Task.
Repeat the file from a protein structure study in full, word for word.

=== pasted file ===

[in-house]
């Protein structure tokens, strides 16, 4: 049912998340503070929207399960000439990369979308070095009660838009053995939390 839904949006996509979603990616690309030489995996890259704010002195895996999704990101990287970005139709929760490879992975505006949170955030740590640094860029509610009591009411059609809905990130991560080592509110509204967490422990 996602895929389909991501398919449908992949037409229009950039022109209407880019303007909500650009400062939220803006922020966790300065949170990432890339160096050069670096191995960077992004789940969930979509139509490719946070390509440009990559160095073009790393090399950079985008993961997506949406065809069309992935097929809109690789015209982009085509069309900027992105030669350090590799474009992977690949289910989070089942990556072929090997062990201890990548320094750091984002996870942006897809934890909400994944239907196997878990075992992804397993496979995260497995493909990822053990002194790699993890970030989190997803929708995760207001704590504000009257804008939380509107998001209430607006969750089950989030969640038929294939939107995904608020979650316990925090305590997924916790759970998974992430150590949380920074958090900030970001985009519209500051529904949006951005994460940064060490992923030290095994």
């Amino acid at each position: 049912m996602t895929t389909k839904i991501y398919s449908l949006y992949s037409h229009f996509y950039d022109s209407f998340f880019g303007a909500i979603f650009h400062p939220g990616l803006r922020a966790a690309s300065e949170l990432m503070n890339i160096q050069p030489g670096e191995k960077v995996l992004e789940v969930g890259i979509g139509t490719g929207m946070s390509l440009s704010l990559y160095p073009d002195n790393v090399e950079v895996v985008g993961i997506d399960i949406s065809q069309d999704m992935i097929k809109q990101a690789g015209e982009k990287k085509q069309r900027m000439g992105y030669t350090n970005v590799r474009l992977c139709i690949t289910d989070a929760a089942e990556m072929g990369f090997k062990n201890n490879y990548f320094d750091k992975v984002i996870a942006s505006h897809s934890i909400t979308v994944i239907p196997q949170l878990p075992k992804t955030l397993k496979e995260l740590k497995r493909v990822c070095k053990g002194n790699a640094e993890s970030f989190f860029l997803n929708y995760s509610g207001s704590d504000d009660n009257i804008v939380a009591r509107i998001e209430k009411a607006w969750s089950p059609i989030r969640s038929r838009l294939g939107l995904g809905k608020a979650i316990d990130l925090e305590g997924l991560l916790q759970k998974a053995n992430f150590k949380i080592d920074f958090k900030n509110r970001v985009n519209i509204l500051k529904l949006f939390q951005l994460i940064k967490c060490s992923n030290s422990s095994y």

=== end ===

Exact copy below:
[in-house]
């Protein structure tokens, strides 16, 4: 049912998340503070929207399960000439990369979308070095009660838009053995939390 839904949006996509979603990616690309030489995996890259704010002195895996999704990101990287970005139709929760490879992975505006949170955030740590640094860029509610009591009411059609809905990130991560080592509110509204967490422990 996602895929389909991501398919449908992949037409229009950039022109209407880019303007909500650009400062939220803006922020966790300065949170990432890339160096050069670096191995960077992004789940969930979509139509490719946070390509440009990559160095073009790393090399950079985008993961997506949406065809069309992935097929809109690789015209982009085509069309900027992105030669350090590799474009992977690949289910989070089942990556072929090997062990201890990548320094750091984002996870942006897809934890909400994944239907196997878990075992992804397993496979995260497995493909990822053990002194790699993890970030989190997803929708995760207001704590504000009257804008939380509107998001209430607006969750089950989030969640038929294939939107995904608020979650316990925090305590997924916790759970998974992430150590949380920074958090900030970001985009519209500051529904949006951005994460940064060490992923030290095994």
């Amino acid at each position: 049912m996602t895929t389909k839904i991501y398919s449908l949006y992949s037409h229009f996509y950039d022109s209407f998340f880019g303007a909500i979603f650009h400062p939220g990616l803006r922020a966790a690309s300065e949170l990432m503070n890339i160096q050069p030489g670096e191995k960077v995996l992004e789940v969930g890259i979509g139509t490719g929207m946070s390509l440009s704010l990559y160095p073009d002195n790393v090399e950079v895996v985008g993961i997506d399960i949406s065809q069309d999704m992935i097929k809109q990101a690789g015209e982009k990287k085509q069309r900027m000439g992105y030669t350090n970005v590799r474009l992977c139709i690949t289910d989070a929760a089942e990556m072929g990369f090997k062990n201890n490879y990548f320094d750091k992975v984002i996870a942006s505006h897809s934890i909400t979308v994944i239907p196997q949170l878990p075992k992804t955030l397993k496979e995260l740590k497995r493909v990822c070095k053990g002194n790699a640094e993890s970030f989190f860029l997803n929708y995760s509610g207001s704590d504000d009660n009257i804008v939380a009591r509107i998001e209430k009411a607006w969750s089950p059609i989030r969640s038929r838009l294939g939107l995904g809905k608020a979650i316990d990130l925090e305590g997924l991560l916790q759970k998974a053995n992430f150590k949380i080592d920074f958090k900030n509110r970001v985009n519209i509204l500051k529904l949006f939390q951005l994460i940064k967490c060490s992923n030290s422990s095994y």